The heart of Gdansk and the area where most people kick off their city tour is the Royal Way which stretches from the old city gate down to the Motlawa river. Visit the most famous sites such as Golden Gate, the Prison Tower, Neptune’s Fountain, and the Torture Chamber. This is an amazing walk through Polish history and a great chance to learn more about the country’s past. In addition, a walk down the Royal Way will allow you to admire the city’s beautiful buildings, some of them dating back to the 14th century (today amazingly renovated, though).
Main Town Hall
One of the first things you’ll see when walking down Long Street is the Main Town Hall, which is located next to Neptune’s Fountain. The design echoes the Renaissance style, with touches of the Dutch mannerisms. Don’t forget to go up to the observatory and enjoy the stunning view of the city and listen out for the hourly bells.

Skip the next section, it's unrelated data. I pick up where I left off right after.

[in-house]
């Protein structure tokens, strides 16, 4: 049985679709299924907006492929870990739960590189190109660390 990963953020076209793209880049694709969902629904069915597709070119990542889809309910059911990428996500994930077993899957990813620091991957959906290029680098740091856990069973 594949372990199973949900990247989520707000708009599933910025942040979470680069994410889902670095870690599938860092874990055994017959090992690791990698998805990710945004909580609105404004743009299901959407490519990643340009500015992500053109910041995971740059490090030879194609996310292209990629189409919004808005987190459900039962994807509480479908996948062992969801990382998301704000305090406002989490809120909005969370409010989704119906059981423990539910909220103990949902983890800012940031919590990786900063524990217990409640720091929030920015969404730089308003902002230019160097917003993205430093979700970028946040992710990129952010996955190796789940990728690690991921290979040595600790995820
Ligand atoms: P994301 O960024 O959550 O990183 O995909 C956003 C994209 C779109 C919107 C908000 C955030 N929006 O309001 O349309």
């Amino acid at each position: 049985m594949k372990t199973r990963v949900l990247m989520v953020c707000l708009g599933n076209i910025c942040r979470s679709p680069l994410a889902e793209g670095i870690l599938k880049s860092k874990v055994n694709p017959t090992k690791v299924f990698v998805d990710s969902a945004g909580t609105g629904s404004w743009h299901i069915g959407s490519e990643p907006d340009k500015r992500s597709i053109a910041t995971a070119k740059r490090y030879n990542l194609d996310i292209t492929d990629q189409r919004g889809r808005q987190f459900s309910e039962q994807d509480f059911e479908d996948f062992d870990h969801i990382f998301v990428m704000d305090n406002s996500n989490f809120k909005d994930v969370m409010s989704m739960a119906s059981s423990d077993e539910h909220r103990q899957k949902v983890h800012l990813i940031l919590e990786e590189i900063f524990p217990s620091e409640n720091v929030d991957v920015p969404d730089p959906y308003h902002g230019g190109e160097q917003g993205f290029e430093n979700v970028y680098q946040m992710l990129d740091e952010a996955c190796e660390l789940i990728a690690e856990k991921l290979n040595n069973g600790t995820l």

Just down the street from the Town Hall next to Neptune’s Fountain you’ll find the Golden House, built in 1609. It is easily one of the most stunning buildings in the city and one of my favorite I’ve ever seen.
The Golden House and Neptune’s Fountain
The Motlawa River and Waterfront
One of the best things to do in Gdansk is to go for a stroll along the Motlawa River waterfront. Head over to Granary Island for a great view of Main Town including Zuraw, an enormous crane which was used several centuries ago to load cargo into ships. You can also indulge in a bit of historical education here with a tour of the crane which serves as a symbol of Gdansk’s trading history.